Ashes to Ashes: How the lowliest of materials became the height of taste

ashes to ashes slate jpg Ashes to Ashes: How the lowliest of materials became the height of taste Phil Rogers

For the ancient Chinese, the discovery that wood ash could be made into glazes brought them the exquisite colours of imperial bronze and majesterial jade in a plastic medium. For Bernard Leach and his disciples (chief among them Katharine Pleydell-Bouverie) these pots were a revelation. With their own trials in ash they looked to a … Read more

Phil Rogers & Richard Coles in Conversation

phil rogers and richard coles in conversation wlc jpg webp Phil Rogers & Richard Coles in Conversation Phil Rogers

Phil Rogers’ fifth Goldmark exhibition opened at the height of Covid lockdown. With no possibility of inviting people to the show, we instead brought the show to them with an online tour and talk with longtime friend and collector, the Reverend Richard Coles. Just weeks ahead of the republication of Phil’s renowned Ash Glazes book, … Read more

In Conversation | Phil Rogers with Rev’d Richard Coles

WLC featured image 3 phil rogers in conversation jpg webp In Conversation | Phil Rogers with Rev'd Richard Coles Phil Rogers

Rev’d Richard Coles in conversation with potter Phil Rogers, over Zoom, back in May 2020.  The Rev’d Richard Coles has been a collector of studio pottery for many years, particularly of Phil Rogers’ work. They discuss Phil’s life in pottery and the sources of his inspiration, including Korean and Japanese pots, the work of Shoji … Read more

Fire, Wood and Clay: What’s in an Aesthetic?

WLC featured image fire wood clay jpg webp Fire, Wood and Clay: What's in an Aesthetic? Phil Rogers

There can be no denying it: there’s something about wood-firing that produces special pots. But what is it about the wood-fired aesthetic (if there even is one) that captivates? Where does our appreciation for it begin? And, perhaps most important of all: is it still relevant today? Is the wood-fired aesthetic right for our age? … Read more

Trimmings | Phil Rogers | A Tribute

Phil Rogers

Phil Rogers, who died late last year after a short illness, was one of Britain’s leading potters and advocates for his craft. His work is internationally respected and examples are held in the collections of more than 50 museums worldwide, including the V&A, the British Museum, the National Museum of Wales, the Art Gallery of Nova Scotia, and the Museum of Modern Ceramic Art in Mino, Japan.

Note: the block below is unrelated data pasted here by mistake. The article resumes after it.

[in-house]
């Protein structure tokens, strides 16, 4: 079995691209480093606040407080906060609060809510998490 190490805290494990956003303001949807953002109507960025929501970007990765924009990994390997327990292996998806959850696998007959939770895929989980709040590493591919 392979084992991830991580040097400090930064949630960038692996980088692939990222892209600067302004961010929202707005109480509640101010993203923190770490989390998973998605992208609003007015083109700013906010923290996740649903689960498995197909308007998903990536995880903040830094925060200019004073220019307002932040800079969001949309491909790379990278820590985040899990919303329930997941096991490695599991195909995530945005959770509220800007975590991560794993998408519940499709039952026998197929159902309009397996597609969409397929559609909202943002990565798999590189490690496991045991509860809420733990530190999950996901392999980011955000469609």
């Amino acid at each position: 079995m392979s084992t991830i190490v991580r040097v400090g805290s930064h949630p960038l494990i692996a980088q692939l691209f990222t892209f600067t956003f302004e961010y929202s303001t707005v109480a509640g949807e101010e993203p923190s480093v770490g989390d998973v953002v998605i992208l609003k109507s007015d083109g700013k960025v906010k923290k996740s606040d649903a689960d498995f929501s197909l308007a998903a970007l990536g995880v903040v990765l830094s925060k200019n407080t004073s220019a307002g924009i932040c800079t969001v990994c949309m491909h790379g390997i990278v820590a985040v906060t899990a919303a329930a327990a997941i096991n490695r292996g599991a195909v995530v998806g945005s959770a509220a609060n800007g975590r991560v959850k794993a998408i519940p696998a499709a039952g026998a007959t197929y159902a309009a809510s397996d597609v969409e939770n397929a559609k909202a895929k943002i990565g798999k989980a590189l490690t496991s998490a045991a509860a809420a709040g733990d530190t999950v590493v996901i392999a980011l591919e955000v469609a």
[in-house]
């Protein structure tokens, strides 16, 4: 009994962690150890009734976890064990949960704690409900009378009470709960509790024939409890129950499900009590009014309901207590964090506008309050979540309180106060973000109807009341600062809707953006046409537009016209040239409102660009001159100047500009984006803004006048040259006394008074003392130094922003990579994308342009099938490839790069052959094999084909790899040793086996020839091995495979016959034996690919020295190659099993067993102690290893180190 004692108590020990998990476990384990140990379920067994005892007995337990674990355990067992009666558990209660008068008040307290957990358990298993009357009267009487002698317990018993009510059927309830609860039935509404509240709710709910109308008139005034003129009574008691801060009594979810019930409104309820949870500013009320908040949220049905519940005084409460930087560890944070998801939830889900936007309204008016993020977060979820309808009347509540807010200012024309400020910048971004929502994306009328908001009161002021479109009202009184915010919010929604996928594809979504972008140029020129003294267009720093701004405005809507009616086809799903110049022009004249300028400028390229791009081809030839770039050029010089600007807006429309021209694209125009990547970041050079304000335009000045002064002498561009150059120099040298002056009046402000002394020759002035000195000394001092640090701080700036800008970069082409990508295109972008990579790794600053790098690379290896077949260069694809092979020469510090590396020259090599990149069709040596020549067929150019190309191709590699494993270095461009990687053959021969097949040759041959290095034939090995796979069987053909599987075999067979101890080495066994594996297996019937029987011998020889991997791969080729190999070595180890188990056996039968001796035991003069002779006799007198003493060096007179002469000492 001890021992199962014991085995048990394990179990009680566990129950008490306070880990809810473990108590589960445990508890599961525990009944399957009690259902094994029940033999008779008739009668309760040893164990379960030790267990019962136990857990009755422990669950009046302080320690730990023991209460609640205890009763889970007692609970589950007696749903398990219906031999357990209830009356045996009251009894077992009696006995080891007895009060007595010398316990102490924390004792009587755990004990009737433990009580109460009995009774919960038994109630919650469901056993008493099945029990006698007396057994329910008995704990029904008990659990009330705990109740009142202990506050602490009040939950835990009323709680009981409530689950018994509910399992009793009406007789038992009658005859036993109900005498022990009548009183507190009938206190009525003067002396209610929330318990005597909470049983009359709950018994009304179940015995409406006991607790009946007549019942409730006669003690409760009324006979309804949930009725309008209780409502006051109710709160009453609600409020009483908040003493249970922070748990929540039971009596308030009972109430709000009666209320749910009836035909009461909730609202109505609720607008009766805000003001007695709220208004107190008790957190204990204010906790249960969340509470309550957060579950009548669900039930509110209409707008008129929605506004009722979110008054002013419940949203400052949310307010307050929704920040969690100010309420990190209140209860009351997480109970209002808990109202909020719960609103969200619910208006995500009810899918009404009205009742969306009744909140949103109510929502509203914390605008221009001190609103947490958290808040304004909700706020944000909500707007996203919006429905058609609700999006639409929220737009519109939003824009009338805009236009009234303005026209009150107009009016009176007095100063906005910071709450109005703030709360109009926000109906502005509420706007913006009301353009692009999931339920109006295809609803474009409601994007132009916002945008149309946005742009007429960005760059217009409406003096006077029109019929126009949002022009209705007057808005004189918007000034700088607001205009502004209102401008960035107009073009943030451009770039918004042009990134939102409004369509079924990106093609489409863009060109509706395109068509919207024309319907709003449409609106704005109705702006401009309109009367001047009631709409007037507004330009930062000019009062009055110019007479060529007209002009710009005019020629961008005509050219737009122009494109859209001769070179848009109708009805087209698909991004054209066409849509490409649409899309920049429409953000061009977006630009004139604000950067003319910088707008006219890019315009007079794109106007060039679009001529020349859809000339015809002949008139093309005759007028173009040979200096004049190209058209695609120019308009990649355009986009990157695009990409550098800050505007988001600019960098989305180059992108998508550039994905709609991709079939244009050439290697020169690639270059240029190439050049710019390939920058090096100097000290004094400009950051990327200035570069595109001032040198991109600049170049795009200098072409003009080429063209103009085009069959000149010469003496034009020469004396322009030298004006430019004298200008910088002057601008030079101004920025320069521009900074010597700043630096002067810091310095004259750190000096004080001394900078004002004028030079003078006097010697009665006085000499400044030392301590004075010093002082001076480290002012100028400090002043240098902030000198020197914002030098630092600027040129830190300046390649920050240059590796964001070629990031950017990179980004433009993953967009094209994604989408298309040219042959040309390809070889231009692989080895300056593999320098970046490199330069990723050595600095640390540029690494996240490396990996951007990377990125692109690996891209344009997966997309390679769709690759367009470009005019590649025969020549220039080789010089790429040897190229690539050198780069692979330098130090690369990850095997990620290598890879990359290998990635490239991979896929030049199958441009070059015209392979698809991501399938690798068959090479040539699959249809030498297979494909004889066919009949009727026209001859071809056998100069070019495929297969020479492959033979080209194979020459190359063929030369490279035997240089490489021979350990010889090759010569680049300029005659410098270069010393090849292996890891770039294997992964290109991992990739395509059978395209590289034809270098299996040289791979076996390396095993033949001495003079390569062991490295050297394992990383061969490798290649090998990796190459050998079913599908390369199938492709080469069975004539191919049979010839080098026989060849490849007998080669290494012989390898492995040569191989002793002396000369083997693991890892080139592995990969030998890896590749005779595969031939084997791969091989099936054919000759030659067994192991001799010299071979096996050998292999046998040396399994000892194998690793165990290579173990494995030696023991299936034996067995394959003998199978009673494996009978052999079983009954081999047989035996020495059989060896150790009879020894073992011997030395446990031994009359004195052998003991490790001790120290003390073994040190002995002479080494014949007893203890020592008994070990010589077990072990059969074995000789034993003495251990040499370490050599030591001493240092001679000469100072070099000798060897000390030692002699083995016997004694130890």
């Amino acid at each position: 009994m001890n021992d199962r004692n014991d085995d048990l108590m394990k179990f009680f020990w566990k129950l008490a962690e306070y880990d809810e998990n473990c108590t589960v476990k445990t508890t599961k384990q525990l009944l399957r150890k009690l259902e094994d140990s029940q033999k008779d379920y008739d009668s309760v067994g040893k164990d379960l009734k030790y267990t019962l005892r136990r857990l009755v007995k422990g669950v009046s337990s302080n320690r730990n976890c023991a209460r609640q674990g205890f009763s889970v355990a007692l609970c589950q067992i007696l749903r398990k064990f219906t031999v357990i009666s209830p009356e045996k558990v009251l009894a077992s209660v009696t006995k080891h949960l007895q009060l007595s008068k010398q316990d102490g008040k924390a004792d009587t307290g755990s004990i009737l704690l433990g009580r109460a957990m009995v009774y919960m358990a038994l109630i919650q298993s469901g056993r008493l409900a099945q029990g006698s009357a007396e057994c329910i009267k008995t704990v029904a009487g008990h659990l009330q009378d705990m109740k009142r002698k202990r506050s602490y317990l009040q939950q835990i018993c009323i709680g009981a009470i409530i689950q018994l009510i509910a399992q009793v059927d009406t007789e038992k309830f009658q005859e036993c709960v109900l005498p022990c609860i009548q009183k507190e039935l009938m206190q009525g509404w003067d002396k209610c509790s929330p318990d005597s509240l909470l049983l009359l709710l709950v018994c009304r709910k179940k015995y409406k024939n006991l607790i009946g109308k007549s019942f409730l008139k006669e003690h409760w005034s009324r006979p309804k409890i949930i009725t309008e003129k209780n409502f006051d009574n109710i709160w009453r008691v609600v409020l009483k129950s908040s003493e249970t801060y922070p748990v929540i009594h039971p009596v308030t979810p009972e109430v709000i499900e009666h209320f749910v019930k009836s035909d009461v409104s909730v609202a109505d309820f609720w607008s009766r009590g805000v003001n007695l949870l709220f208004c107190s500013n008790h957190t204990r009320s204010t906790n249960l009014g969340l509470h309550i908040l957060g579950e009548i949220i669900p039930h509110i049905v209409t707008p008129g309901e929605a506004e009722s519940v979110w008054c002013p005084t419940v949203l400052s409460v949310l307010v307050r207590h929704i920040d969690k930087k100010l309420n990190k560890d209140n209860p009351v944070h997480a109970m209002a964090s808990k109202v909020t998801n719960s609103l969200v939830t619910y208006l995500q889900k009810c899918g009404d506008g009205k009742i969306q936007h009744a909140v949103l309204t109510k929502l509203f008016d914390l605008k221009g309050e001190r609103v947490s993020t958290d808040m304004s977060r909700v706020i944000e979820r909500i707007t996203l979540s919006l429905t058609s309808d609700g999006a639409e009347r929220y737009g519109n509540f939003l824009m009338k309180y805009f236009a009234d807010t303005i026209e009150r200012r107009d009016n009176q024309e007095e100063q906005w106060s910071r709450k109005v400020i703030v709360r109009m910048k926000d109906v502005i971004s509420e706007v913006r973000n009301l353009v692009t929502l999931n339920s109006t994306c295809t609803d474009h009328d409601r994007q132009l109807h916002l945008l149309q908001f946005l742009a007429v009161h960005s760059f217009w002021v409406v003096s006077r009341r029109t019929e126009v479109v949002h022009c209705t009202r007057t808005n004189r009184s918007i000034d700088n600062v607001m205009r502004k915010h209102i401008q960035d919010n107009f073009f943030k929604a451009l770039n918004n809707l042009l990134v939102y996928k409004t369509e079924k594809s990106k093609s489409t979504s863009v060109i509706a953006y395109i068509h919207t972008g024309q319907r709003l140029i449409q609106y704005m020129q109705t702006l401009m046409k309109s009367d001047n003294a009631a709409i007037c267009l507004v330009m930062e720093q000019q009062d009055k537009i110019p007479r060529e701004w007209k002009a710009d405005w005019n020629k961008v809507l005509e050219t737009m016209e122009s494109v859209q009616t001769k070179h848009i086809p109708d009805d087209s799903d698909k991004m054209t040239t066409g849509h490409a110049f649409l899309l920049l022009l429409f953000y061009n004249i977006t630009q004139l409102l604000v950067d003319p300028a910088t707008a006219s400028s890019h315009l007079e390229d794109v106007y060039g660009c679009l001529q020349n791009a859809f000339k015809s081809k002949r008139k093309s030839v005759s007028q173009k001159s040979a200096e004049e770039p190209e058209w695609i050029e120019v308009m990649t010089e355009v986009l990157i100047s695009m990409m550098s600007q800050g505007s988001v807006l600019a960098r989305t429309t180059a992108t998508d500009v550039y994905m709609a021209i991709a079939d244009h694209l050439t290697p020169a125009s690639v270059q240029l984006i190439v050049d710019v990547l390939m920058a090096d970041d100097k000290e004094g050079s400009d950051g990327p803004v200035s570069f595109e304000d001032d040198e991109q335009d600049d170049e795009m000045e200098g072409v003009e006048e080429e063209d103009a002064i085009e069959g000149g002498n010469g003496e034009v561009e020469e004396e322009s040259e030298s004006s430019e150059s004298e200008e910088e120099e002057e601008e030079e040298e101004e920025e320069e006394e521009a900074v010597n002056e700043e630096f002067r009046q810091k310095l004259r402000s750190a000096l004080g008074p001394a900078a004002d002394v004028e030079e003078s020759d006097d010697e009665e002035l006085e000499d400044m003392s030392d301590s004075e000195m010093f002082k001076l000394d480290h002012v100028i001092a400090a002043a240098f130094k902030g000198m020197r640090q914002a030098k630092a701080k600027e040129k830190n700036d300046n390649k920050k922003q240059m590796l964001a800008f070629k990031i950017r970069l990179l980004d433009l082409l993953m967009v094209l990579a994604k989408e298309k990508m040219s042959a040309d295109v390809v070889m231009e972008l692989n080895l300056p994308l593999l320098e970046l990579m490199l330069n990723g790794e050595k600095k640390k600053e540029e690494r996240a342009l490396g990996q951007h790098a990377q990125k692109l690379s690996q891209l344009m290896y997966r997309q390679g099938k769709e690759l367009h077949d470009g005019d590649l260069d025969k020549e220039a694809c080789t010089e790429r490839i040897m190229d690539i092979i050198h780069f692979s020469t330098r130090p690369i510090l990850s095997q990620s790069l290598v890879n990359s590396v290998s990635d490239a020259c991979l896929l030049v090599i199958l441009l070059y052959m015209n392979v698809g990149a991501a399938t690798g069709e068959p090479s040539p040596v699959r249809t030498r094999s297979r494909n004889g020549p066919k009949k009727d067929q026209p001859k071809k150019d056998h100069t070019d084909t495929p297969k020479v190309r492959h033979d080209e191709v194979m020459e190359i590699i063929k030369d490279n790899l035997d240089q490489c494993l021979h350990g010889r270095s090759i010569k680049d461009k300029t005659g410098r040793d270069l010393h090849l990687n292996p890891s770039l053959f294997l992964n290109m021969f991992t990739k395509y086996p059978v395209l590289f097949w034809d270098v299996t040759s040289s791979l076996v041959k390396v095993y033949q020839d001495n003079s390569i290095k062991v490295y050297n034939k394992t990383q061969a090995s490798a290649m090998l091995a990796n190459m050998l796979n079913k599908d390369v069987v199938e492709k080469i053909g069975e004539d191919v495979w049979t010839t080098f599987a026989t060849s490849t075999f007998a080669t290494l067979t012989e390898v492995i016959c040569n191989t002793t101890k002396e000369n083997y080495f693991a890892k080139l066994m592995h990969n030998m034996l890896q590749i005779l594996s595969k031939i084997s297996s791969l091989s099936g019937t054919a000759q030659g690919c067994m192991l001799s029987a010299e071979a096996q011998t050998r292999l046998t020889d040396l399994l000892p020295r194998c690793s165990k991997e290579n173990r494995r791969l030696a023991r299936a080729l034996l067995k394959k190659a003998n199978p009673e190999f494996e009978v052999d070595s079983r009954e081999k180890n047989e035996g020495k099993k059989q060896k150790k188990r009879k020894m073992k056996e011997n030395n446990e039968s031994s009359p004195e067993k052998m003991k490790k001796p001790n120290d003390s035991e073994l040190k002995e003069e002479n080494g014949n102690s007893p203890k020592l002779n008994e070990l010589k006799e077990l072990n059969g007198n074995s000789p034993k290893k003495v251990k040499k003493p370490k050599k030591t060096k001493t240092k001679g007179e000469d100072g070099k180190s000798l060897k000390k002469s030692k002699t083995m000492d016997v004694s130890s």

Masterclass | Phil Rogers | Centring, Trimming & Rope Decoration

pr rope trimming Slate jpg webp Masterclass | Phil Rogers | Centring, Trimming & Rope Decoration Phil Rogers

Phil Rogers shares his wealth of potting experience in this live demonstration at Goldmark Gallery. Here he explains the importance of learning to centre the bat and other objects on the wheel by knocking. He goes on to trim the bottom of a chawan, creates a footring and finishes by showing how to decorate by impressing with rope.

Exhibition | Phil Rogers | Earthly Matters

phil rogers ex jpg webp Exhibition | Phil Rogers | Earthly Matters Phil Rogers

Phil Rogers, one of the outstanding British potters of his generation, exhibited at Goldmark Gallery from 16 May 2020. This was the 5th major exhibition of his work at Goldmark and each show has built on the success of the one before. Goldmark was closed because of the Coronavirus however the exhibition was available virtually to the public with an online tour and new films featuring both an interview with Rogers and footage of him at work. The exhibition saw the publication of a new catalogue written by the Rev. Richard Coles, Vicar of Finedon, former member of 1980s pop group The Communards and presenter of Radio 4 programme Saturday Live. The film shows the culmination of an extraordinary career in ceramics by a potter who forged his own path pushing the boundaries of the traditions he was rooted in.

Inspire Me | Phil Rogers | Part 1

inspire me phil rogers 1 jpg webp Inspire Me | Phil Rogers | Part 1 Phil Rogers

Phil Rogers imparts advice to new potters. He also talks about how he keeps things fresh for himself after so many years of potting. Rogers discusses different glazing and firing techniques and the kilns he has built; from gas, to salt to wood fired. He talks about the future of the wheel and throwing, being self-taught and collecting pots himself. Finally he discusses Shoji Hamada and his special relationship with the tea bowl or chawan.

Documentary | Phil Rogers | Drawing in the Air

479639214 640 jpg webp Documentary | Phil Rogers | Drawing in the Air Phil Rogers

Filmed on location in Wales, this documentary follows Phil Rogers as he prepares for his 2014 ceramics exhibition at Goldmark Gallery – his first major show in 6 years.

The film shows Rogers at work in and around his studio in Rhayader, Mid-Wales. It shows him throwing cups, bowls and jugs, glazing and decorating and opening his oil and wood-fired kilns.

Rogers discusses his life as a studio potter and the challenges involved. The film also shows a range of his current work.